Knee motion is more than just bending and straightening. The two main bones that form the
knee (femur and tibia) also glide, slide, tilt, and rotate. The combination of all these
motions is called kinematics.
Studies show major changes in knee kinematics after a total knee replacement. There may
be several reasons for this. One is the change in the shape of the bony surface of the knee that occurs when the implant is put in place. Another is the loss of the cruciate knee ligaments that criss-cross inside the joint to hold it together. Sometimes one or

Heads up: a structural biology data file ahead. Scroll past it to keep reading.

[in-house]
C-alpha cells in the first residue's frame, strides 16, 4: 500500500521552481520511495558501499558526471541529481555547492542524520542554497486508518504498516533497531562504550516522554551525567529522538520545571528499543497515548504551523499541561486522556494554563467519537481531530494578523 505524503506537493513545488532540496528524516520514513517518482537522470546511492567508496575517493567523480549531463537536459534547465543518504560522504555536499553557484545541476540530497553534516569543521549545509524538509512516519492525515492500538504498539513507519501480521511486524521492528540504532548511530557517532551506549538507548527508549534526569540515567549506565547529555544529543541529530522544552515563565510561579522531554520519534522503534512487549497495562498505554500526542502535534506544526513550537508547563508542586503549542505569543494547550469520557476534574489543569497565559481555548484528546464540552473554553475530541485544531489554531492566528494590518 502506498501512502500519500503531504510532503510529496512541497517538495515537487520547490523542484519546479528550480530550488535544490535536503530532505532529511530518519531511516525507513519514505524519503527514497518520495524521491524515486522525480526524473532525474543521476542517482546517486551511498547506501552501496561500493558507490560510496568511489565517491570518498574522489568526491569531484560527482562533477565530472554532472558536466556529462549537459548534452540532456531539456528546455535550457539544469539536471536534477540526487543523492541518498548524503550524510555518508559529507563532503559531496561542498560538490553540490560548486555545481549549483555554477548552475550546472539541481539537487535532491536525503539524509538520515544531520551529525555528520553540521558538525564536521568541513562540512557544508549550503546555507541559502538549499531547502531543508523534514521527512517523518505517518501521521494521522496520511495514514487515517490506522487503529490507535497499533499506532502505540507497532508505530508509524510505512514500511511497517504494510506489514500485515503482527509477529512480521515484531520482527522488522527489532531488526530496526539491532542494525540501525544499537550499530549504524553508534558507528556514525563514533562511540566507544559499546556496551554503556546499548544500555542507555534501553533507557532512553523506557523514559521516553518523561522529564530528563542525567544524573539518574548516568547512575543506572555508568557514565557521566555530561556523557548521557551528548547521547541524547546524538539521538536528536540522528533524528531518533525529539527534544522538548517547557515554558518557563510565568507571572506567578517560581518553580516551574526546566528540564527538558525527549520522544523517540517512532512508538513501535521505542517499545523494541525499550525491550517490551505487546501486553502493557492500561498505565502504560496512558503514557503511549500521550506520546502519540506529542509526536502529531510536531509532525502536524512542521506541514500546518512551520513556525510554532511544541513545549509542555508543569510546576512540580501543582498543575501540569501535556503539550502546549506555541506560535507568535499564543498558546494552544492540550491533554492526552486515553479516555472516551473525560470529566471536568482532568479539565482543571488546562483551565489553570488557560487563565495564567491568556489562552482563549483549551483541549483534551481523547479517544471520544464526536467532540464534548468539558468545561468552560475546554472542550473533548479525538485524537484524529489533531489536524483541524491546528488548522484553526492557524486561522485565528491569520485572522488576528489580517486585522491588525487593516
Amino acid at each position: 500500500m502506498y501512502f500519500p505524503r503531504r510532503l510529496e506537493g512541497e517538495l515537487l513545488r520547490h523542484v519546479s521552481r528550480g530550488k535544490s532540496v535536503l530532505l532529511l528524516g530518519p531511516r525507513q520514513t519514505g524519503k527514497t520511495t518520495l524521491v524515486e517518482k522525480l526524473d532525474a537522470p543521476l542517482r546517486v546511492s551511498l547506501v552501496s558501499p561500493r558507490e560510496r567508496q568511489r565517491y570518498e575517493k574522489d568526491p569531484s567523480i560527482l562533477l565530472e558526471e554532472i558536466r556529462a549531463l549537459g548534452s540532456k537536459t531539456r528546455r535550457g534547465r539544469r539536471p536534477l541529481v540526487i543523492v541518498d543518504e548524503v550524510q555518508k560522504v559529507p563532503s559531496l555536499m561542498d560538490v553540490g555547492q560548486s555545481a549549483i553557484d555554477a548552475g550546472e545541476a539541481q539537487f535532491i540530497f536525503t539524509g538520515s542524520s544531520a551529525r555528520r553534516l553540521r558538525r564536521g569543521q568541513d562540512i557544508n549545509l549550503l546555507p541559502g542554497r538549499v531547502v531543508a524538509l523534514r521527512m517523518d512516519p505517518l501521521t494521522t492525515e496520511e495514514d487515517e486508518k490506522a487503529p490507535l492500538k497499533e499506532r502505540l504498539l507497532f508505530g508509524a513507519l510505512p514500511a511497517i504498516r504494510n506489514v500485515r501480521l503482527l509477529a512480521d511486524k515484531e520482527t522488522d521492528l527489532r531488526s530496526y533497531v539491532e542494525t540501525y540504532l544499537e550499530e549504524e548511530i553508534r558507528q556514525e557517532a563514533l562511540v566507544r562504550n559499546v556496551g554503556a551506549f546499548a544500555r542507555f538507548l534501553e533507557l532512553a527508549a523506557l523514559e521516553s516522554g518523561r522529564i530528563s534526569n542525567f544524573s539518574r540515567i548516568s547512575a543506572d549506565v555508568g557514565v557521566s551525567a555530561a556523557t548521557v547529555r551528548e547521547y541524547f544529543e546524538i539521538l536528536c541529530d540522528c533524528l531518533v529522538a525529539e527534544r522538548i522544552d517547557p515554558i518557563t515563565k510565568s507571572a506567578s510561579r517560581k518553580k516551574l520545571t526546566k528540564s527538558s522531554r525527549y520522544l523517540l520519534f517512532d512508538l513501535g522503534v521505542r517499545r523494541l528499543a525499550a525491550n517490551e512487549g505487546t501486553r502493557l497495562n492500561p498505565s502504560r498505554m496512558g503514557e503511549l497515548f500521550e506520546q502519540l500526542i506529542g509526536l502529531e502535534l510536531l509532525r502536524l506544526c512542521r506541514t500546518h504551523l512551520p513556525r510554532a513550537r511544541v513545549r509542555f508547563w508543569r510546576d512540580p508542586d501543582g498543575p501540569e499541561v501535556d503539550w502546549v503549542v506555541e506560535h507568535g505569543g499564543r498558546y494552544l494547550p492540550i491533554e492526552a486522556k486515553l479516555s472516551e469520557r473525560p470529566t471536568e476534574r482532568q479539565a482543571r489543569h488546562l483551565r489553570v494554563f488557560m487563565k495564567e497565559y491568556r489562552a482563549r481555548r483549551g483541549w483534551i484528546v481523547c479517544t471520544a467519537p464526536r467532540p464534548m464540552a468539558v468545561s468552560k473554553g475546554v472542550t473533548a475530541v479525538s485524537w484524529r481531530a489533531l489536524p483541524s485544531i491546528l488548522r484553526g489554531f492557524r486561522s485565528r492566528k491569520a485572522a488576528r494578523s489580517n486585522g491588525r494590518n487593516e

both of these ligaments are cut to insert the implant.
Finally, the way nerves and muscles work together can be altered when other diseases or conditions are present. This can include Parkinson's, multiple sclerosis, the results of a stroke, and many others.